|Publication number||US4440498 A|
|Application number||US 06/320,999|
|Publication date||Apr 3, 1984|
|Filing date||Nov 13, 1981|
|Priority date||Nov 13, 1981|
|Publication number||06320999, 320999, US 4440498 A, US 4440498A, US-A-4440498, US4440498 A, US4440498A|
|Inventors||Sang K. Sheem|
|Original Assignee||The United States Of America As Represented By The Secretary Of The Navy|
|Export Citation||BiBTeX, EndNote, RefMan|
|Patent Citations (3), Non-Patent Citations (2), Referenced by (51), Classifications (5), Legal Events (6)|
|External Links: USPTO, USPTO Assignment, Espacenet|
It has long been known that Sagnac effect may be utilized to detect rotation rate of various obJects. See references: e.g., Post review of Modern Physics, Vol. 39 p. 475 1967; and V. Vali, R. W. Shorthill and M. F. Berg, Applied Optics Vol. 15, p. 1099, 1977. Also, refer to U.S. Pat. Nos. 3,102,953, and 4,013,365 for disclosures relating to apparatus for measuring angular rotation. The Sagnac gyroscope has been developed vigorously, especially since low loss long length single mode optical fibers became available.
One of the technical difficulties in optical gyroscope technology stems from the fact that unless π/2 non-reciprocal phase bias scheme is utilized, the gyro sensitivity is at its minimum near zero rotation rate. And most of the gyro applications deal with measurement of near zero rotation rate. There are various ways of implementing the π/2 nonreciprocal phase bias in the optical fiber loop in order to overcome the problem. However, they add to the gyro system additional optical noise system complication, and device size and cost. The present invention provides an optical fiber gyroscope with a three fiber directional coupler for coupling light into opposite ends of a fiber loop to traverse the loop in mutually opposite directions and for receiving the light from opposite respective fiber ends and combining it in a manner whereby optical output is at quadrature or most sensitive to change at near zero rotation of the loop.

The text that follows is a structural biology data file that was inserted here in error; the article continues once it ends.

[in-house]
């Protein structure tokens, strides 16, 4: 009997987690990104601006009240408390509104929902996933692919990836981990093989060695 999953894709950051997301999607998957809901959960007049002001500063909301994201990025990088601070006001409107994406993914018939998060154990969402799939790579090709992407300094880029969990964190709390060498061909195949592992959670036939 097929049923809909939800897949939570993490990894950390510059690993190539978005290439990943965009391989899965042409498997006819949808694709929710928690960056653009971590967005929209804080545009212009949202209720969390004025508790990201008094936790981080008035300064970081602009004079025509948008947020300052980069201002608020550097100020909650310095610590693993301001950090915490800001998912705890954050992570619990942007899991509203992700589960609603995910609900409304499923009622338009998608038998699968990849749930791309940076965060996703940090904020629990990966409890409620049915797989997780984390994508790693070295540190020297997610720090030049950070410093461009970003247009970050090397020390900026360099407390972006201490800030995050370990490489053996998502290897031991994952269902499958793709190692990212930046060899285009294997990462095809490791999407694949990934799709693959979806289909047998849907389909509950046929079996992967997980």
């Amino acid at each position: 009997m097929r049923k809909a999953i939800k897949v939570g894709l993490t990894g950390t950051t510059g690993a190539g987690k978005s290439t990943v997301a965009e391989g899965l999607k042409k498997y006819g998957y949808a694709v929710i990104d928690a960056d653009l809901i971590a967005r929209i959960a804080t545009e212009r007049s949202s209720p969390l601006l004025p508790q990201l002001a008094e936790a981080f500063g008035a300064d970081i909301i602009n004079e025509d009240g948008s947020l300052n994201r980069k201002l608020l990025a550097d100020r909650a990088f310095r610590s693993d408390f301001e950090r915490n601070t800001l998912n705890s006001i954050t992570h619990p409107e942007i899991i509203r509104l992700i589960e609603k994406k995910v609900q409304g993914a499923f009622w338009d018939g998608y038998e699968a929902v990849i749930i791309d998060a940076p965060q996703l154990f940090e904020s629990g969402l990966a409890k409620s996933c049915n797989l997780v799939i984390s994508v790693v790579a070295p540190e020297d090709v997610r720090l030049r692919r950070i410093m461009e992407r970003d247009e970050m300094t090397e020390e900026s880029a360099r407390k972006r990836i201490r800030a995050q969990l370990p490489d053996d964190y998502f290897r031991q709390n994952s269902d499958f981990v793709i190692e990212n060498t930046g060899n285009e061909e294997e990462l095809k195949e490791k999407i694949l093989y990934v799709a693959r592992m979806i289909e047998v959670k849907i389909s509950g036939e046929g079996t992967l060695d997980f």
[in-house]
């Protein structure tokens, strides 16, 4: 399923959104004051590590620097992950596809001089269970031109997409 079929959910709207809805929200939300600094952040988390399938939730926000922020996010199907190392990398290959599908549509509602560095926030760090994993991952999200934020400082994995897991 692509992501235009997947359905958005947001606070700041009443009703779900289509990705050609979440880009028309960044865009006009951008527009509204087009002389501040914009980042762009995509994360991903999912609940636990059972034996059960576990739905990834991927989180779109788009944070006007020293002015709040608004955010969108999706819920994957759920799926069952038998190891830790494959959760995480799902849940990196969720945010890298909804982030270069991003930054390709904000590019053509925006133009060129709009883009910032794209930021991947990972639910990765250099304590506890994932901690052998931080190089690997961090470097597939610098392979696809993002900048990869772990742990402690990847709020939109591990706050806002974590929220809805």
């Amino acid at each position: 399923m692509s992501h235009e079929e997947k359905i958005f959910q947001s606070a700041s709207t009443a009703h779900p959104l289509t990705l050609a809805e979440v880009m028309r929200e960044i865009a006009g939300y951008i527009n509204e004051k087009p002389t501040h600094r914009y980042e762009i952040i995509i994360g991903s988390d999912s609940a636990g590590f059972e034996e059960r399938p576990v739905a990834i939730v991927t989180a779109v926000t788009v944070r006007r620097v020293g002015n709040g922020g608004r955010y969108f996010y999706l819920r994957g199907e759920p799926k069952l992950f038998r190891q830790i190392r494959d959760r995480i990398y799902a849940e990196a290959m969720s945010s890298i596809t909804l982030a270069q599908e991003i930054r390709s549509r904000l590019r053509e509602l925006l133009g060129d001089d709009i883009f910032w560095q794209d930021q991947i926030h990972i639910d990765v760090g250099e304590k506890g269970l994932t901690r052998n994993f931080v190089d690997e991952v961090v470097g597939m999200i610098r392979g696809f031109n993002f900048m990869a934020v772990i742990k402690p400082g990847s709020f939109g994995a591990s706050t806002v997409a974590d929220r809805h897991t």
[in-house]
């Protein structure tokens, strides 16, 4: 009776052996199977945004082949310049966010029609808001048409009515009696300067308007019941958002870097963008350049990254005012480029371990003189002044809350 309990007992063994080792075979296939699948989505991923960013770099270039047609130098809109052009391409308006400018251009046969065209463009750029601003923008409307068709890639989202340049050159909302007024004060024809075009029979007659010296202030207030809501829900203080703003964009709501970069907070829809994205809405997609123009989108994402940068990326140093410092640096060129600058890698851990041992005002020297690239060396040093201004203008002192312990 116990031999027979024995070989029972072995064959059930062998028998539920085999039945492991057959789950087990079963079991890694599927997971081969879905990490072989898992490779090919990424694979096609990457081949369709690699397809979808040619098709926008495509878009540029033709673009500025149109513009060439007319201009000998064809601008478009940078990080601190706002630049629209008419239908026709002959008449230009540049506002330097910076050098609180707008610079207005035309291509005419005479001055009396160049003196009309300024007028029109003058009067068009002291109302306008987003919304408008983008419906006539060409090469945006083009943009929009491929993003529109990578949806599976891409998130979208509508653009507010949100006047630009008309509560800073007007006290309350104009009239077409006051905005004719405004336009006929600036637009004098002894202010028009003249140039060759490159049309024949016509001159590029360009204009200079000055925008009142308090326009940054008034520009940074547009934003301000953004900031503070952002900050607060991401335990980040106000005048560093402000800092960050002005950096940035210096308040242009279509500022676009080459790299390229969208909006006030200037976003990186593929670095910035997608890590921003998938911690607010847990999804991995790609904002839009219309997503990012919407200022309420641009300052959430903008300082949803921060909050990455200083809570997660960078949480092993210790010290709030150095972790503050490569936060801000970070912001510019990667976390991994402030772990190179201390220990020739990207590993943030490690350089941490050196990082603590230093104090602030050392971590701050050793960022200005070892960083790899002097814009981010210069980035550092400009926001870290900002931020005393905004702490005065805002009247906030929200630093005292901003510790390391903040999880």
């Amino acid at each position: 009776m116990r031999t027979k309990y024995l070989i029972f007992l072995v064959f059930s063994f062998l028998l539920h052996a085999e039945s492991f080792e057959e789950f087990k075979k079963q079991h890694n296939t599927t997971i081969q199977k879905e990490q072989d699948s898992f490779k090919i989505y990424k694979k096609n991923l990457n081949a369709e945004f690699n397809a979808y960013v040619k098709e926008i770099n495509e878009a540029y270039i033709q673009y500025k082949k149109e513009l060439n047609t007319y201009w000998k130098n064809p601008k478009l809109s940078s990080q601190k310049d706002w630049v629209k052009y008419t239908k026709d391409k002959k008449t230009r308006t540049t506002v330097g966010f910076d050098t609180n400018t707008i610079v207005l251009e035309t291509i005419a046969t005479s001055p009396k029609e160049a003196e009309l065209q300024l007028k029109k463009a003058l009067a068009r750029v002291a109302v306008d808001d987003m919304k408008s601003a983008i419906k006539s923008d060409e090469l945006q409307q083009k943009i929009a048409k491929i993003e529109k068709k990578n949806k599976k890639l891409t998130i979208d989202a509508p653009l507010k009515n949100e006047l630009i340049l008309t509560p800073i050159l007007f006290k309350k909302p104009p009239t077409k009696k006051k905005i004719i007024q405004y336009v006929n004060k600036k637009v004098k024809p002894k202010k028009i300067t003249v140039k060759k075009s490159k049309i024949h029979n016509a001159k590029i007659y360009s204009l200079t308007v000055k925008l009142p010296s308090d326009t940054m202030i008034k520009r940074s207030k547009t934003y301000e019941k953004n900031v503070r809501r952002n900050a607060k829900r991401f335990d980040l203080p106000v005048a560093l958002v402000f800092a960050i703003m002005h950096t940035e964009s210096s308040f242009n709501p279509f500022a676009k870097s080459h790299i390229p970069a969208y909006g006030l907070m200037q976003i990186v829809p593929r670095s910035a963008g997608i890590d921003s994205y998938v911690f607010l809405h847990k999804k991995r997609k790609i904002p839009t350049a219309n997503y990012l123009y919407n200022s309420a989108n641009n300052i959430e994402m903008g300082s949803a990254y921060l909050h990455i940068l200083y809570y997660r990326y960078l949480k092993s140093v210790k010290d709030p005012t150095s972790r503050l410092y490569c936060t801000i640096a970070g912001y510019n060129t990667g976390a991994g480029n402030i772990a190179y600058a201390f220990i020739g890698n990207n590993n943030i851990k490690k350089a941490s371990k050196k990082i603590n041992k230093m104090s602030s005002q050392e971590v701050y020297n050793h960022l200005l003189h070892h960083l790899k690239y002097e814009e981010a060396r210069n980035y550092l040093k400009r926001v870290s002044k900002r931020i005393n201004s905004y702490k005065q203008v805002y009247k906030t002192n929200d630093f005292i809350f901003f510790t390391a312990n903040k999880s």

Accordingly, it is the purpose of the present invention to provide an optical fiber gyroscope that has near maximum sensitivity at a near zero rotation rate, and thus does not need the π/2 nonreciprocal phase bias.
This purpose is achieved by recognizing that all the known gyroscopes use beam splitters that have two input ports and two output ports. Specifically, the purpose of the present invention is achieved by using as the beam splitter a directional coupler (herein designated a (3×3) directional coupler) having three input ports (three ports on the input side) and three output ports. The first input port among the three input ports receives an optical input beam. The second and the third input ports are disposed symmetrically with respect to the first input port. Thus, the second and the third ports receive optical beams of the same magnitude and phase from the first input port through evanescent coupling therebetween. The beams from the second and third output ports are directed into the ends of an optical fiber which is arranged to define an optical gyrsocope loop. Since the second and third ports are symmetric and indistinguishable, the final gyro loop outputs back to the second and the third outputs are the same unless the gyro is in rotation. This means that the gyro sensitivity is near maximum at zero or near zero rotation rate. As a result, an optical gyroscope using a (3×3) directional coupler as a beam splitter does not need a π/2 phase bias in the gyro loop in order to maximize gyro sensitivity at very small rotation rates.
Additional advantage and features will become apparent as the subJect invention becomes understood by reference to the following detailed description when considered in conjunction with the accompanying drawings.
FIG. 1 shows the relationship between optical gyroscope output PI and PII relative to rotation rate in the conventional gyroscope without π/2 nonreciprocal phase bias and illustrates that gyro sensitivity dPI /dΩ and dPII /dΩ vanishes at Ω=0.
FIGS. 2 and 3 are schematic illustrations of conventional optical gyroscopes using two beam splitters, each with two inlets and two outlets.
FIG. 4 is a schematic representation of the present invention wherein an optical gyroscope uses as the beam splitter a directional coupler with three inlets and three outlets, i.e. a (3×3) directional coupler.
FIG. 5 is a cross-sectional illustration of optical coupling between three equispaced optical fibers as in the directional coupler of FIG. 4.